Dartmouth Conferences The Dartmouth Summer Research Project on Artificial Intelligence was the name of a 1956 undertaking now considered the seminal event for artificial intelligence as a field. People Founding statement The project lasted a month, and it was essentially an extended brainstorming session. The introduction states: (McCarthy et al. 1955) 
A Proposal for the Dartmouth Summer Research Project on Artificial Intelligence Next: About this document J. McCarthy, Dartmouth College M. L.
In artificial intelligence, the frame problem describes an issue with using First Order Logic (FOL) to express facts about a robot in the world. Representing the state of a robot with traditional FOL requires the use of many axioms that simply imply that things in the environment don't change arbitrarily. For example, Hayes describes a blocks world with rules about putting blocks on top of each other. In a FOL system additional axioms are required to infer facts such as a block does not change position if it's not moved. Frame problem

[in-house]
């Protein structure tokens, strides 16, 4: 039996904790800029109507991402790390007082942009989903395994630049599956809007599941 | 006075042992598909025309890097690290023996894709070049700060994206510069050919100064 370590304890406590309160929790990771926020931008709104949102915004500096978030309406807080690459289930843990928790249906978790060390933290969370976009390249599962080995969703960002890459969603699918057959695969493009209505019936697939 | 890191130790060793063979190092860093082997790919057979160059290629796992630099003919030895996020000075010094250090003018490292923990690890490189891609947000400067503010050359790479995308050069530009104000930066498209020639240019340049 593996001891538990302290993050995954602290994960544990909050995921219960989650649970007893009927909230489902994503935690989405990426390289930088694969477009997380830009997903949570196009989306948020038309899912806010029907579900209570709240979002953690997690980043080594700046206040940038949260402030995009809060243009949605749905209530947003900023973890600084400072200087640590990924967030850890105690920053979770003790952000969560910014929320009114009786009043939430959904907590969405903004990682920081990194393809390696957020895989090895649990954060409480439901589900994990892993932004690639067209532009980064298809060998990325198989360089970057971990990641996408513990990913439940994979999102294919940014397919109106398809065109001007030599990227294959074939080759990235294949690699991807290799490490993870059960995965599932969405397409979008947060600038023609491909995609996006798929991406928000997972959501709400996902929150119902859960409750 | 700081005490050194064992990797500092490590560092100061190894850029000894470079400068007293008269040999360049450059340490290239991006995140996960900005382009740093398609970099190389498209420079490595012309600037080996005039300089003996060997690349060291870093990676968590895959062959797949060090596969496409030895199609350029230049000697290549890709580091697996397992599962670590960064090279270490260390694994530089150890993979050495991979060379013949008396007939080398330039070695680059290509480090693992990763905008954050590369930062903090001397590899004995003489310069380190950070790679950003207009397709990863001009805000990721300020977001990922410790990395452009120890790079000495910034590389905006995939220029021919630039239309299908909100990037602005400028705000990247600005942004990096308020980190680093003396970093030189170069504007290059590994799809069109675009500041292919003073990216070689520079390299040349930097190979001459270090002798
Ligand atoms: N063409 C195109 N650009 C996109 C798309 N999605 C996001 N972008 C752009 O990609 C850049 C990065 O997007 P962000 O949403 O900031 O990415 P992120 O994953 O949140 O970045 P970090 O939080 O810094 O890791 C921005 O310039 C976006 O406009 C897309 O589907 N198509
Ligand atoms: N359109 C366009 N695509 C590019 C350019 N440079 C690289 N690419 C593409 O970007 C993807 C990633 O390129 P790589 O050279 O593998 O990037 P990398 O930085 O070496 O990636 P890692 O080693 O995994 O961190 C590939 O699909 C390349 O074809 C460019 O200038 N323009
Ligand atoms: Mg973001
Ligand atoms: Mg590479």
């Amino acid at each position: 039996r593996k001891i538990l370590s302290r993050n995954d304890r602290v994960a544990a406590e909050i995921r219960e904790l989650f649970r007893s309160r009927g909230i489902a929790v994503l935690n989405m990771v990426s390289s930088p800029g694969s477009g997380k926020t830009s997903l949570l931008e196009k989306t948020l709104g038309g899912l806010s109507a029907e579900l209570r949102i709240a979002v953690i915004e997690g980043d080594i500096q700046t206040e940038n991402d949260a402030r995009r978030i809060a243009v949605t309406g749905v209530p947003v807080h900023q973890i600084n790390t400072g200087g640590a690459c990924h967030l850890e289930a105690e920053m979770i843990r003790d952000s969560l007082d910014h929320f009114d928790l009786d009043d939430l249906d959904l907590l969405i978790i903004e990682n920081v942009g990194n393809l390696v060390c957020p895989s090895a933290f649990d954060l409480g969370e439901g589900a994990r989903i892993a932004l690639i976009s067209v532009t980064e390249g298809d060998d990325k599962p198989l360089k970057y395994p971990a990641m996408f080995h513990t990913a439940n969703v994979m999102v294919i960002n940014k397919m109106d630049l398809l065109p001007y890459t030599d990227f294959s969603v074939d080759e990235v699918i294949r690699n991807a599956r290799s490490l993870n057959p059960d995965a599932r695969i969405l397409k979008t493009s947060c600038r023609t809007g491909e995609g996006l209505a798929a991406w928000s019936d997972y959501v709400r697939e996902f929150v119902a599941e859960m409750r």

Overview The situation calculus represents changing scenarios as a set of first-order logic formulae. The basic elements of the calculus are: A domain is formalized by a number of formulae, namely: Situation calculus
Circumscription (logic) The original problem considered by McCarthy was that of missionaries and cannibals: there are three missionaries and three cannibals on one bank of a river; they have to cross the river using a boat that can only take two, with the additional constraint that cannibals must never outnumber the missionaries on either bank (as otherwise the missionaries would be killed and, presumably, eaten). The problem considered by McCarthy was not that of finding a sequence of steps to reach the goal (the article on the missionaries and cannibals problem contains one such solution), but rather that of excluding conditions that are not explicitly stated. For example, the solution “go half a mile south and cross the river on the bridge” is intuitively not valid because the statement of the problem does not mention such a bridge.
McCarthy 91 function The McCarthy 91 function is defined as The results of evaluating the function are given by M(n) = 91 for all integer arguments n ≤ 100, and M(n) = n − 10 for n ≥ 101. History